Published March 16, 1998
Volume 6, Number 3
Researchers Seek Participants for First U.S. Smart Car Linking Study
Researchers from the University of California at Davis are seeking people who work in the Tri-Valley area to participate in the first smart car linking demonstration study in North America.
The study will assess people's responses to the idea of vehicles that can be shared for short-term trips by several users a day. Participants will be chosen who live or work in the Tri-Valley area. The UC Davis researchers are currently looking for people who are willing to learn about the concept, test some possible rental systems, and explain whether the smart car linking idea makes sense for their lives.
This study is being conducted by U.C. Davis, in conjunction with several partners: the American Honda Motor Company; the Bay Area Rapid Transit District; Lawrence Livermore National Laboratory; and Teletrac, Inc.
Smart Car Linking Defined
"Smart car linking" is the use of short-term rental vehicles at a neighborhood, workplace, or transit station to make local trips. A smart car link transportation service offers its members the mobility of a personal automobile and flexibility in their choice of vehicles, as well as advanced reservations or instant rentals at any time of the day at many key activity centers.
For instance, a member might rent the car at a transit station and then drive to work, using the vehicle for errands during the day. When finished, the vehicle would be returned to the smart car link lot.
What makes car linking "smart" are advancements in communication and computer technologies that allow drivers to make their own reservations and for the system to know where all its vehicles are located and their rental status. Also, since smart car sharing services may provide a wide variety of vehicles, such services may also rent new, lower emitting vehicles such as natural gas and electric vehicles.
Smart car linking systems offer their members:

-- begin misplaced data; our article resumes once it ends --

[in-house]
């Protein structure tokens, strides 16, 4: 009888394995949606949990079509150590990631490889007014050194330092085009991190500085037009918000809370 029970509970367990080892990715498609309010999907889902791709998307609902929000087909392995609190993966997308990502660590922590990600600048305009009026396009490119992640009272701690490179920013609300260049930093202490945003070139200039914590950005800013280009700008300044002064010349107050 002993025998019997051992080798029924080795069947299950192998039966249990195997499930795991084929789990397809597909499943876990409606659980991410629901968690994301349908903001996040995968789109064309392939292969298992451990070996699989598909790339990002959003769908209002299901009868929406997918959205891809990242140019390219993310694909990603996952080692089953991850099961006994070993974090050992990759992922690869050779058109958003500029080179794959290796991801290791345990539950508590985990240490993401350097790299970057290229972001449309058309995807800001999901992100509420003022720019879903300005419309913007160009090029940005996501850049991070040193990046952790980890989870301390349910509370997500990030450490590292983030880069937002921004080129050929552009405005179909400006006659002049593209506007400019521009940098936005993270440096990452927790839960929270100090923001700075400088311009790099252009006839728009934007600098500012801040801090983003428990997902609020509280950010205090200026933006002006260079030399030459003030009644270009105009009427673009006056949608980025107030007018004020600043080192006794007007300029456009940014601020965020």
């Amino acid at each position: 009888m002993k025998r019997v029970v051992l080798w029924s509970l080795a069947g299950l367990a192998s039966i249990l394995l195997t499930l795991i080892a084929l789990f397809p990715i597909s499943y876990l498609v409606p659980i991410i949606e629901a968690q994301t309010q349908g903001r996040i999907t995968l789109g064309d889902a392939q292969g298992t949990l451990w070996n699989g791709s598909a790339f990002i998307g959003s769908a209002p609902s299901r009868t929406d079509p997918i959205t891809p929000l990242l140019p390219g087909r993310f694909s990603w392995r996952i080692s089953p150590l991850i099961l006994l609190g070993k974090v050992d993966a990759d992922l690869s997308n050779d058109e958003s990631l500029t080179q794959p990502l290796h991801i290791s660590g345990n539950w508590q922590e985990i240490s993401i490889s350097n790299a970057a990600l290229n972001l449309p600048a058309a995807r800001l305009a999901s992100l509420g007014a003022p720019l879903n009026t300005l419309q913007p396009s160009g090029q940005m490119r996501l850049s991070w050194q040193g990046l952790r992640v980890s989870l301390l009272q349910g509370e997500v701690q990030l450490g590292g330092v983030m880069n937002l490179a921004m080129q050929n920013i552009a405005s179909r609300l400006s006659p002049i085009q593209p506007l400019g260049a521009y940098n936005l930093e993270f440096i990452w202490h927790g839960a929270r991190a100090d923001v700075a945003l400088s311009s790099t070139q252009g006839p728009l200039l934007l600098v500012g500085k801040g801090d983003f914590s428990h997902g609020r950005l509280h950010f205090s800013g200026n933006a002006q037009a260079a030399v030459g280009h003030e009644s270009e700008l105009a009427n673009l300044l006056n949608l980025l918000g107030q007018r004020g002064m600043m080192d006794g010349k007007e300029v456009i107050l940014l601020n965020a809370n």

- mobility and convenience of a personal car at a competitive cost;
- choice of a variety of types of vehicles; and
- connections with pedestrian, bicycle, and transit links.
A Two-Phase Study
There will be two main phases of the study. The first phase consists of a number of activities. Participants begin with a review of explanatory materials presented in brochures and videos. A demonstration of car linking in the Dublin-Pleasanton area will allow them to view examples of reservation systems and drive examples of smart car sharing vehicles. Finally, participants will complete a home survey from the drive clinic to answer questions about their own travel and whether they would use any form of smart car sharing.
Some households from this group will also meet one month after the test drive to discuss with researchers and other participants how their views of smart car sharing have changed. Participants will be given moderate compensation for their efforts.
In the second phase, six-month field tests of the smart car linking service will be run. Individuals participating in this phase would be enrolled in a demonstration smart car link system for six months.
If you are interested in participating in either or both of these studies, please contact Tom Turrentine of the Institute of Transportation Studies at (408) 685-3635, Fax: (408) 688-0545, or via e-mail at email@example.com, before April 1, 1998.
Also in this issue ...
- Roche to Expand in Park After Acquisition
- Callahan Property Celebrates 20 Years of Hacienda
- Business Bits
- Executive Profile: Tom Sinton of ProBusiness
- Extended Stay Specialists Sierra Suites Adds an Additional Option to Hacienda's Hotel Menu
- Researchers Seek Participants for First U.S. "Smart Car Linking" Study
- Borders Books Offering Corporate Discounts, New Lunchtime Workshops
- Guaranteed Ride Home Program to Benefit Park Commuters
- Hacienda Index